SPX Roundup: Horrorcorns / by Alex Jarvis


More SPX minicomics, including something that has scarred me for the foreseeable future.  COPOUT Comix!

I wasn’t aware of the COPOUT scene in Philadelpha, but now I am and am intimately curious. This is a minicomic compendium, so I’ll go through and give some reviews of each individually.

FAT GHOST by Crystal Ben

A story for the ages. I really liked the shading done here. It gave an ephemeral nature to the entire piece, which makes sense as it concerns mostly ghosts. Self-obsessed, lonely ghosts. A quick, to-the-point, poignant read.


A hilarious re-brand of Ulyssees, this comic is notable for it’s powerful portmanteus. The Froglodyte is a particular favorite. A story that takes itself too seriously right up until the punchline, which is the joke. Great read.


Unrelated to the Fat Ghost (as far as I know--this could be a sly prequel attempt) this comic is well drawn and well paced. For such a small story, it packs a decent amount of action, and a final panel that made me laugh, yes, out loud.


Mail Pig is something that I’d expect to see as a recurring gag in a webcomic--and I mean that as a compliment. There are no other words: it is just f***ing delightful. The art is whimsical, as is the story. Just awesome.


I would really like to see parts 1 and 2, because this one made me seriously miss college. The “woodland” here mostly amounts to anthropomorphic animals who, upon the potential death of their child, drink in a doctors office. The art was a little jarring compared to the rest of the comics, but it didn’t bother me at all. The last line is a killer.


A distinct saccharine tone as compared to Mail Pig, this one is sweet and sour. The art remains as whimsical, but the story is a little sad. I liked it all the same, but I totally whish they ended on Mail Pig.

I encourage you all to check out COPOUT-ARTISTS.tumblr.com, or COPOUTARTISTS.blogspot.com for more work from the above, as well as other talented artists of the area. Now on to non-COPOUT minis.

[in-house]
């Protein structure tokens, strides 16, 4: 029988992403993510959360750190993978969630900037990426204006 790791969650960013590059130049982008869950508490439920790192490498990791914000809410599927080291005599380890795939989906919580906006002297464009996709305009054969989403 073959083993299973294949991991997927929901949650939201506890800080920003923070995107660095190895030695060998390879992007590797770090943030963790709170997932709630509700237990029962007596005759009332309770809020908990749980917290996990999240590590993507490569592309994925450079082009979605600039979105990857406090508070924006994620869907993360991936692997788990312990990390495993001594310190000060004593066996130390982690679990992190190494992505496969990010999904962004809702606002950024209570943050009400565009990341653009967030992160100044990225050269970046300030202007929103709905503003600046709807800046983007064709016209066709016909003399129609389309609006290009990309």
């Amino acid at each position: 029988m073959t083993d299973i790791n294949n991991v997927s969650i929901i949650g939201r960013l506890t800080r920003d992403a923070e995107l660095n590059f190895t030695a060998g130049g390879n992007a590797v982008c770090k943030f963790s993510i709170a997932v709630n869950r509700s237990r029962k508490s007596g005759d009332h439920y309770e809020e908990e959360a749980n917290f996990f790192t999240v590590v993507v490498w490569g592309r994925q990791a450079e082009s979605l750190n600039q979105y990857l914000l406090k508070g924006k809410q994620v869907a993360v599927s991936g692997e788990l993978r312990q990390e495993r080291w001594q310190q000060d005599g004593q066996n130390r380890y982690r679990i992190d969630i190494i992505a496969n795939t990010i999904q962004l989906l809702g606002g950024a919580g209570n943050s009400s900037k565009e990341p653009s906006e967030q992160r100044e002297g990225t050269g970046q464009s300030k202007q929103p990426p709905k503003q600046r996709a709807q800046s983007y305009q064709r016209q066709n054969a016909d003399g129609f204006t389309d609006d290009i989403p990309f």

Now *this* is exactly what I want from a minicomic. It’s canonical, as far as I am concerned.

The book itself is high-quality for a mini--great glossy cover and decent thickness paper. I am not sure why I am drawn to comment on the construction, other than it felt like a really professional production as I sat down to read it. The characters in the comic are the real shine, though--they jumped out of the page from the moment we see them, the style resembling something like a slightly more mature Bryan Lee O’Malley (not to disparage him at all, of course--mature here means more angular characters and different builds.)

Stockdale knows how to rock a face. Protagonist Anita weaves disgruntled frowns in quick inlaid panels at her condescending friend Carmichael, and for being a short (12 page) book, the character is spectacularly defined beyond what she says. The glances, the look--and, yes, the panelling. The entire book is a snapshot of a particular kind of person that, at least for me, resonates deeply (the aimless headstrong post-teen). All of this mixed with the mysticism of the book (and the humor--I can’t describe the noise I made when one character produces a widely unexpected gift for the other) shows a seriously strong grasp of storytelling. Great mini, I’ll be looking out for more of her work in the future.

SEETHING WITH HATRED #2 by Jim Moscater and Dan Strauss

This comic did not make me feel great. I really liked it, don’t get me wrong--but this is the opposite of a feel-good comic. Contained within it are hard life stories, tales of cynicism and woe. Not existential dread or apocalyptic visions, nothing like that.

No, contained within SWH#2 are the small inadequacies of life. Job interviews that you don’t really want. Anxiety ridden bus rides. Horrifying childhood memories. Second servings. Just, everything about this reeks not of the grossest or worst parts of humanity, just the most unsettling.

The art fits it perfectly, as far as I am concerned. Unsure, wavy, perfectly suitable for this kind of storytelling. It is the perfect kind of grotesque.

UNICRONOMICON 1, 3 and 4 by Catherine Peach and Pals

This way lies madness, folks.

Each UNICRONOMICON comes packaged in a cigarette case (and handed out by a lovely cigarette girl) with an included doo-dad. A small piece of candy, a tchotchke, a magnifying glass, that sort. The comic itself is a small comic (each page is smaller than a playing card) with each page showing a unicorn doing...something. Those ‘somethings’ are where the madness lives; unicorn fellatio, unicorn spaceships, small unicorn poems--they are delightful. There’s no pretense of plot or reason, just page after tiny page of unicorns. I believe (and I may be mistaken) that I counted up to six printed editions available. These little horrors are some of my favorite parts of the small press comics scene--they are just so perfectly, uniquely, expertly weird.